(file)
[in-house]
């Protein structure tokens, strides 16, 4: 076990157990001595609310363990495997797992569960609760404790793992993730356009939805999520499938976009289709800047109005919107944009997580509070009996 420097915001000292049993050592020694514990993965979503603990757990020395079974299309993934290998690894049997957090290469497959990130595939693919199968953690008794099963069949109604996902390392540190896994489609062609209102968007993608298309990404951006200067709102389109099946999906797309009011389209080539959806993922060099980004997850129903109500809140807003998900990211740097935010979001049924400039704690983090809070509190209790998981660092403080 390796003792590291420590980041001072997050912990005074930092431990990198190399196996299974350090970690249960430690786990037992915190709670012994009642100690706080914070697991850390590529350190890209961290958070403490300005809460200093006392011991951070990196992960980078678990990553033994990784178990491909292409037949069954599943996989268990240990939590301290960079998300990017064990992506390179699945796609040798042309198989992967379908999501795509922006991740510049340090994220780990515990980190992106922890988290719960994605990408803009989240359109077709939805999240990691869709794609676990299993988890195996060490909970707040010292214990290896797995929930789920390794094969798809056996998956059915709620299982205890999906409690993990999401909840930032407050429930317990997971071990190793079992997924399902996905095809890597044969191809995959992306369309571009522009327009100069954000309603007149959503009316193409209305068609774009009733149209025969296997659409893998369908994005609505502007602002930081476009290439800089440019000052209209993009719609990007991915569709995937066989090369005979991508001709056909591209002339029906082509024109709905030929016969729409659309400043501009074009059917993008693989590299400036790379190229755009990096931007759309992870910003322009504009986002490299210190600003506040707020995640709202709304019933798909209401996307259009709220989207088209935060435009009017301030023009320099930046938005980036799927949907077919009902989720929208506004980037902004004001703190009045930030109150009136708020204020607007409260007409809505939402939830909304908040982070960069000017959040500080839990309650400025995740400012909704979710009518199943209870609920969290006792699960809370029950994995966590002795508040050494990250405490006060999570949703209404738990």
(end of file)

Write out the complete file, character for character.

[in-house]
């Protein structure tokens, strides 16, 4: 076990157990001595609310363990495997797992569960609760404790793992993730356009939805999520499938976009289709800047109005919107944009997580509070009996 420097915001000292049993050592020694514990993965979503603990757990020395079974299309993934290998690894049997957090290469497959990130595939693919199968953690008794099963069949109604996902390392540190896994489609062609209102968007993608298309990404951006200067709102389109099946999906797309009011389209080539959806993922060099980004997850129903109500809140807003998900990211740097935010979001049924400039704690983090809070509190209790998981660092403080 390796003792590291420590980041001072997050912990005074930092431990990198190399196996299974350090970690249960430690786990037992915190709670012994009642100690706080914070697991850390590529350190890209961290958070403490300005809460200093006392011991951070990196992960980078678990990553033994990784178990491909292409037949069954599943996989268990240990939590301290960079998300990017064990992506390179699945796609040798042309198989992967379908999501795509922006991740510049340090994220780990515990980190992106922890988290719960994605990408803009989240359109077709939805999240990691869709794609676990299993988890195996060490909970707040010292214990290896797995929930789920390794094969798809056996998956059915709620299982205890999906409690993990999401909840930032407050429930317990997971071990190793079992997924399902996905095809890597044969191809995959992306369309571009522009327009100069954000309603007149959503009316193409209305068609774009009733149209025969296997659409893998369908994005609505502007602002930081476009290439800089440019000052209209993009719609990007991915569709995937066989090369005979991508001709056909591209002339029906082509024109709905030929016969729409659309400043501009074009059917993008693989590299400036790379190229755009990096931007759309992870910003322009504009986002490299210190600003506040707020995640709202709304019933798909209401996307259009709220989207088209935060435009009017301030023009320099930046938005980036799927949907077919009902989720929208506004980037902004004001703190009045930030109150009136708020204020607007409260007409809505939402939830909304908040982070960069000017959040500080839990309650400025995740400012909704979710009518199943209870609920969290006792699960809370029950994995966590002795508040050494990250405490006060999570949703209404738990």